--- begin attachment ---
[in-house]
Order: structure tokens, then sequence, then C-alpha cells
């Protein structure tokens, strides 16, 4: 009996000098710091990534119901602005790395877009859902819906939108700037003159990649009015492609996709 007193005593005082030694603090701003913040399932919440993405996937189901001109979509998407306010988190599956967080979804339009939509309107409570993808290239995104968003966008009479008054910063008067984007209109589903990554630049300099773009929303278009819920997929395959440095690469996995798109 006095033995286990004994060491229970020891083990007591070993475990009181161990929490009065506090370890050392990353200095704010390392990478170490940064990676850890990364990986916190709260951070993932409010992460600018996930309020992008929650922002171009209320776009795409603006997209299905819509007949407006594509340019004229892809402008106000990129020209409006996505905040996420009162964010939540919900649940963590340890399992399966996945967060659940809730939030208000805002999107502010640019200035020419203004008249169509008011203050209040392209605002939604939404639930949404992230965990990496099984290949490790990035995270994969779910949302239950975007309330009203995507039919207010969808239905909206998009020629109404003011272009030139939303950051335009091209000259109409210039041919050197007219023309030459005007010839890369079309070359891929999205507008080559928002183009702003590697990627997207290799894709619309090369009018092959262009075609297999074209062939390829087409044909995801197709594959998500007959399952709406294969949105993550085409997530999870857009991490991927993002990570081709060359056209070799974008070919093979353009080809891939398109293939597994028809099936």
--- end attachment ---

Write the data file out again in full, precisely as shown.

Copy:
[in-house]
Order: structure tokens, then sequence, then C-alpha cells
């Protein structure tokens, strides 16, 4: 009996000098710091990534119901602005790395877009859902819906939108700037003159990649009015492609996709 007193005593005082030694603090701003913040399932919440993405996937189901001109979509998407306010988190599956967080979804339009939509309107409570993808290239995104968003966008009479008054910063008067984007209109589903990554630049300099773009929303278009819920997929395959440095690469996995798109 006095033995286990004994060491229970020891083990007591070993475990009181161990929490009065506090370890050392990353200095704010390392990478170490940064990676850890990364990986916190709260951070993932409010992460600018996930309020992008929650922002171009209320776009795409603006997209299905819509007949407006594509340019004229892809402008106000990129020209409006996505905040996420009162964010939540919900649940963590340890399992399966996945967060659940809730939030208000805002999107502010640019200035020419203004008249169509008011203050209040392209605002939604939404639930949404992230965990990496099984290949490790990035995270994969779910949302239950975007309330009203995507039919207010969808239905909206998009020629109404003011272009030139939303950051335009091209000259109409210039041919050197007219023309030459005007010839890369079309070359891929999205507008080559928002183009702003590697990627997207290799894709619309090369009018092959262009075609297999074209062939390829087409044909995801197709594959998500007959399952709406294969949105993550085409997530999870857009991490991927993002990570081709060359056209070799974008070919093979353009080809891939398109293939597994028809099936």